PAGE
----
-33°C: Coldest July Temps Ever In The Northern Hemisphere
While we were celebrating our Independence Day on July 4th, Summit Station in Greenland may have experienced the coldest July temperature ever recorded in the Northern Hemisphere at -33°C (-27.4°F).
Much of Greenland has been colder-than-normal for the year so far and has had record or near record levels of accumulated snow and ice since the fall of last year.
Top: The total daily contribution to the surface mass balance from the entire ice sheet (blue line, Gt/day). Bottom: The accumulated surface mass balance from September 1st to now (blue line, Gt) and the season 2011-12 (red) which had very high summer melt in Greenland. For comparison, the mean curve from the period 1981-2010 is shown (dark grey). The same calendar day in each of the 30 years (in the period 1981-2010) will have its own value. These differences from year to year are illustrated by the light grey band. For each calendar day, however, the lowest and highest values of the 30 years have been left out. Courtesy Danish Meteorological Institute
The first week of this month was especially brutal in Greenland resulting in the record low July temperature and it also contributed to an uptick in snow and ice extent – despite the fact that it is now well into their summer season.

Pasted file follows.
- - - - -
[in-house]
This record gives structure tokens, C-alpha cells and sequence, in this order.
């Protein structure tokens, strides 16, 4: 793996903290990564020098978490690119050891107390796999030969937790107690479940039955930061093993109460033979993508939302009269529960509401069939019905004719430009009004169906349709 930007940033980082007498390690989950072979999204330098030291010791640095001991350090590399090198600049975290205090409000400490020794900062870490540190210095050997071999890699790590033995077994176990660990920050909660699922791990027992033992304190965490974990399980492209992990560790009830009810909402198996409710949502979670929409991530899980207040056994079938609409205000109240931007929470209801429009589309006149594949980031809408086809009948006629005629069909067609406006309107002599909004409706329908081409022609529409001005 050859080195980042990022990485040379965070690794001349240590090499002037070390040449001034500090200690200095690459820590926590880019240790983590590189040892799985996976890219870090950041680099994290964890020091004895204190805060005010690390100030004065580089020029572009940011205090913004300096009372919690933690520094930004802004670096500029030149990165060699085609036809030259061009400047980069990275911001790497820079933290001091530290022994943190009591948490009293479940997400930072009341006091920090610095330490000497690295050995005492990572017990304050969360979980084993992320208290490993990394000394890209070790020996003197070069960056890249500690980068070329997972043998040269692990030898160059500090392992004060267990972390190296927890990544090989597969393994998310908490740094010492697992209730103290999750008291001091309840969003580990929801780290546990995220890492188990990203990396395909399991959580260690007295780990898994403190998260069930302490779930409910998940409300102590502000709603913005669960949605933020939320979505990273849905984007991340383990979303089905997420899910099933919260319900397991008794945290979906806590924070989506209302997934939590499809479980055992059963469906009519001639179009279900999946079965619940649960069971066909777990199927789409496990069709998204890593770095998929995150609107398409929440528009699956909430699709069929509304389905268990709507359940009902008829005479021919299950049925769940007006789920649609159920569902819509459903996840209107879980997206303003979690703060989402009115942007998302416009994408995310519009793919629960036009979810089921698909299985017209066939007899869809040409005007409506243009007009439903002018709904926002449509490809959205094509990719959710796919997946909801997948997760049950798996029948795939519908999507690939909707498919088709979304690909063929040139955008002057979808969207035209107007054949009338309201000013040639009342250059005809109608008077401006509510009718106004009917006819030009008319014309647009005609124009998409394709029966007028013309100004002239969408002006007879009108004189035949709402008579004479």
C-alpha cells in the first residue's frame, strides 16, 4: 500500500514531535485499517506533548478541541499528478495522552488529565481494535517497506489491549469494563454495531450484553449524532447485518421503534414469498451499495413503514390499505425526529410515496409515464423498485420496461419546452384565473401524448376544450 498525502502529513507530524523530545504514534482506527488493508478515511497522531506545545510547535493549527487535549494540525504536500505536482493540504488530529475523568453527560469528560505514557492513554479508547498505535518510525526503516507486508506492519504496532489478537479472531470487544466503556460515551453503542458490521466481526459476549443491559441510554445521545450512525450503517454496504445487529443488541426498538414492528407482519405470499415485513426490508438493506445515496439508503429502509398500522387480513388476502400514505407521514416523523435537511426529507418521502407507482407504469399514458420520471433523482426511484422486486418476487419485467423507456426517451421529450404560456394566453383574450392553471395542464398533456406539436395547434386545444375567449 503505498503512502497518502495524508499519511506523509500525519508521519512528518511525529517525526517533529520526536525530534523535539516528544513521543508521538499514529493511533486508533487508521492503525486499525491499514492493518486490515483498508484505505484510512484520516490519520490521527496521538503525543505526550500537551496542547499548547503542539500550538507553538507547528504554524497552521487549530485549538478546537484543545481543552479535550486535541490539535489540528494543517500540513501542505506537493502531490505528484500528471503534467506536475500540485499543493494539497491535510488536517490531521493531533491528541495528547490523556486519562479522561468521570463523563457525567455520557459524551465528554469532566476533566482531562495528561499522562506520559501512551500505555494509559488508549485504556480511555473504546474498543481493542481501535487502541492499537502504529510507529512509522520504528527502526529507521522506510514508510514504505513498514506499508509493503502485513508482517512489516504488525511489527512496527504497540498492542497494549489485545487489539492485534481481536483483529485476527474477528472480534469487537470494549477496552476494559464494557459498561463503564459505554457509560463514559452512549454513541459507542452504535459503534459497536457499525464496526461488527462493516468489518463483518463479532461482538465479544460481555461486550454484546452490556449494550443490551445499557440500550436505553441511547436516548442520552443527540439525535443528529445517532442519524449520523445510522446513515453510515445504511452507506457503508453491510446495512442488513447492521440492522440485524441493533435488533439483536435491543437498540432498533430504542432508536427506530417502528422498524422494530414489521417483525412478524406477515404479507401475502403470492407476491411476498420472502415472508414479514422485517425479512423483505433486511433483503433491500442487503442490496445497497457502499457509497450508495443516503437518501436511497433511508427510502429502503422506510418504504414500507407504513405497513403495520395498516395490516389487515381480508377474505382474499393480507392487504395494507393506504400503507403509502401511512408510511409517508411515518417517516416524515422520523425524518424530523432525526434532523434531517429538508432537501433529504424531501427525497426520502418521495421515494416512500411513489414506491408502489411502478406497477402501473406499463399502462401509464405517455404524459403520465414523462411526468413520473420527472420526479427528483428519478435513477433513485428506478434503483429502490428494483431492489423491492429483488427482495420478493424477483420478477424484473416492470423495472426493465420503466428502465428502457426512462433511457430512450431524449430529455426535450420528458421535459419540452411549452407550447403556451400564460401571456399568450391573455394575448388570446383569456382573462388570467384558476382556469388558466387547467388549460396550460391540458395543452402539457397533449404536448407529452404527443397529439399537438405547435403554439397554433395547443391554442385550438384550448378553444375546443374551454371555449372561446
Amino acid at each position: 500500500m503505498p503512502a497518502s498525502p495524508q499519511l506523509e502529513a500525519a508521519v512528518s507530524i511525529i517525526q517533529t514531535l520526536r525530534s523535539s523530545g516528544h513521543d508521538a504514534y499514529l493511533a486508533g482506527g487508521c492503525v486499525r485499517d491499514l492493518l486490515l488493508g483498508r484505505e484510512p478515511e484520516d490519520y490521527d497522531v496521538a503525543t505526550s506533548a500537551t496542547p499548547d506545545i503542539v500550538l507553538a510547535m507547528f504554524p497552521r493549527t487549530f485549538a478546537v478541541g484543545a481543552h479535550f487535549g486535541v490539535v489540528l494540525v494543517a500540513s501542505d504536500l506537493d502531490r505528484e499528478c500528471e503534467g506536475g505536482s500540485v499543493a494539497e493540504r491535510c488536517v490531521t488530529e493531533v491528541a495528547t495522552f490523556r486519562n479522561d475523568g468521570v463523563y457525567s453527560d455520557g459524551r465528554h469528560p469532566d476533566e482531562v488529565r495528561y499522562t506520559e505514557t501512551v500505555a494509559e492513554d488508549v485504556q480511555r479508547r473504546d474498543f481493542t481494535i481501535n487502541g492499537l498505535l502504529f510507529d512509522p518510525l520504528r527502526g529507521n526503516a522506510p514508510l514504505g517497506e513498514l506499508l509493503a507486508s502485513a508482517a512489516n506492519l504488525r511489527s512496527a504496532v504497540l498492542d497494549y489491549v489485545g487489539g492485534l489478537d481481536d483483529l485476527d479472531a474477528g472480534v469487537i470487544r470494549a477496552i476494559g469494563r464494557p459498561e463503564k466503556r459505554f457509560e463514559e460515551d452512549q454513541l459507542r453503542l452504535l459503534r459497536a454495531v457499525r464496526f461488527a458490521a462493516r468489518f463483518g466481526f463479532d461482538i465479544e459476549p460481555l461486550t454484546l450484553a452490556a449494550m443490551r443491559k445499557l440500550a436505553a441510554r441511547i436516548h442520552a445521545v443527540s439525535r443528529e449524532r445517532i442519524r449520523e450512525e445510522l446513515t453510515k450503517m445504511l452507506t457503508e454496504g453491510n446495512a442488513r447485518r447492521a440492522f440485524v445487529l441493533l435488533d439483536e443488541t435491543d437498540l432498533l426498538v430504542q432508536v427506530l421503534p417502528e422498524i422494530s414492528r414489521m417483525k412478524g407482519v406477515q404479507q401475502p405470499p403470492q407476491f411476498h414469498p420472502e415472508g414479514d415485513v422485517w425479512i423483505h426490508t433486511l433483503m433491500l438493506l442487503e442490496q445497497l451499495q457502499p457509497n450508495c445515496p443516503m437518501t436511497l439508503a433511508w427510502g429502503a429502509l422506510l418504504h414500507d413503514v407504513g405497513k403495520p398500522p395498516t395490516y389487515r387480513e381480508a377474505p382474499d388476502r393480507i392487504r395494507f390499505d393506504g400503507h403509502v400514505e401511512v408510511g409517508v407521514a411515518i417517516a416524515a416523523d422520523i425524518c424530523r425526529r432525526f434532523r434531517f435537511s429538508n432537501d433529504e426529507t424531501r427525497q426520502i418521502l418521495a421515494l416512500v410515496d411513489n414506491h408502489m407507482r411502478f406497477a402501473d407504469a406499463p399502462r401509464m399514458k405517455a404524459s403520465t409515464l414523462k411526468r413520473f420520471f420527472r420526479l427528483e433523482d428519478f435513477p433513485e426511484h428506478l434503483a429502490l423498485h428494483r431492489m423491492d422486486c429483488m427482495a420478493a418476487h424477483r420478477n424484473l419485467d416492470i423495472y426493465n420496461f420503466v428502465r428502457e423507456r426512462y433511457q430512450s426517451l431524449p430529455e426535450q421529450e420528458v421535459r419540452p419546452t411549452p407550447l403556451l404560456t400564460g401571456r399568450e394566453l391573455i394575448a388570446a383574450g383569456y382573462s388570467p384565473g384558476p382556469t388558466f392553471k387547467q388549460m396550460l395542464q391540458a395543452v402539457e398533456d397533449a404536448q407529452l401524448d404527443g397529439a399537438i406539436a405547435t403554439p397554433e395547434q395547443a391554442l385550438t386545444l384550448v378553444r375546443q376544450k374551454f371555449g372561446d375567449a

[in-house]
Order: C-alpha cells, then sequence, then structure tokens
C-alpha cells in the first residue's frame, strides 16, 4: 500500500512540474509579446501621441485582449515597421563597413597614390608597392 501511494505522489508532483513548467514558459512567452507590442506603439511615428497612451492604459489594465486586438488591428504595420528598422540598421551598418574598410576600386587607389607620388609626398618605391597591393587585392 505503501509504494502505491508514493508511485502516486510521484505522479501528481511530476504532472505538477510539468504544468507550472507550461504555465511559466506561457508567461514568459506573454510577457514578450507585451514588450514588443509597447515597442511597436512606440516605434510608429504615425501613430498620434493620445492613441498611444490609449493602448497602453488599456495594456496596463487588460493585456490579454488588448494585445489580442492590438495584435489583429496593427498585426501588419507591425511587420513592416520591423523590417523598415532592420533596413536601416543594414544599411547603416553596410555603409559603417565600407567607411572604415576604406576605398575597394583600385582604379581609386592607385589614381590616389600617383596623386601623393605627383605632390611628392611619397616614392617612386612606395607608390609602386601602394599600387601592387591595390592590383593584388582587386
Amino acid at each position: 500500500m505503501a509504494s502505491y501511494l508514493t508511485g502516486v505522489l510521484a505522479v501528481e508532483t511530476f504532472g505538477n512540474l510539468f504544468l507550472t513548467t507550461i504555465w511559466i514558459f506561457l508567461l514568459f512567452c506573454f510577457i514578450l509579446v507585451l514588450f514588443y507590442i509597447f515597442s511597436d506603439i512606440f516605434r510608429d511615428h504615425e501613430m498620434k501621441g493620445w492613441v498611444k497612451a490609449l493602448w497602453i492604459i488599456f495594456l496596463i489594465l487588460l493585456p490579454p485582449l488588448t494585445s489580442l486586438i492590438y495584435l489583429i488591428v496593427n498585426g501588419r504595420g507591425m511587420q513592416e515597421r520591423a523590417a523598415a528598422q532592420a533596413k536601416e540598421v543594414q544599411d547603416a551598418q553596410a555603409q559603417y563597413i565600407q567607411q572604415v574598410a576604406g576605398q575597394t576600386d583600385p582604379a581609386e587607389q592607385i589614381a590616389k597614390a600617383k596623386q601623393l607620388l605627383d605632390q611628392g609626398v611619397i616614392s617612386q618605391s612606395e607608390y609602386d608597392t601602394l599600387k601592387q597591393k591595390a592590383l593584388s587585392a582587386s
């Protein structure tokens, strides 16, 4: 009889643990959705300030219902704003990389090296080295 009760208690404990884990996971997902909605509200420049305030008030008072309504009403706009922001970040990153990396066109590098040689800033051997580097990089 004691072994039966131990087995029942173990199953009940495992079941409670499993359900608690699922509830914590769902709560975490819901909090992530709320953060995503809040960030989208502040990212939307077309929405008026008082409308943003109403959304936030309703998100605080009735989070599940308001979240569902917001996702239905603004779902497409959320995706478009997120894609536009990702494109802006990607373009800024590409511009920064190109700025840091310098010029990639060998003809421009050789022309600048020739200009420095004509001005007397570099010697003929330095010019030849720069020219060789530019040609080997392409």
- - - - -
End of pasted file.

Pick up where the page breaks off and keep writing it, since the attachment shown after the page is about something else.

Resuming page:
Summit Station (also known as Summit Camp) is a high-altitude (10,551 feet) year-round research station in central Greenland and its exact coordinates actually can change since the ice sheet underneath is often on the move. Typical daily maximum temperatures at Summit Station are around -35°C (-31°F) in winter (January) and -10°C (14°F) in summer (July). The record low temperature of -33°C (-27.4°F) on July 4th was more typical of the daily maximum temperature expected during the winter month of January. [Source of information on July low temperature record at Summit Station, Greenland].
The accumulated snow and ice on Greenland has actually run at record or near record levels throughout this year and this well above normal trend began during the fall season of 2016. In recent days, there was a sharp uptick in snow and ice associated with the brutal cold air mass (indicated by arrow on top portion of plot). It was just five years ago in 2012 (red line on bottom portion of plot) when Greenland experienced unprecedented melting of snow and ice as revealed by satellite imagery. Should this trend with near record or record accumulated snow and ice in Greenland continue into the upcoming winter season, it could play an important role in our weather here in the Mid-Atlantic region and potentially improve prospects for snow as Greenland can be an important source of cold air.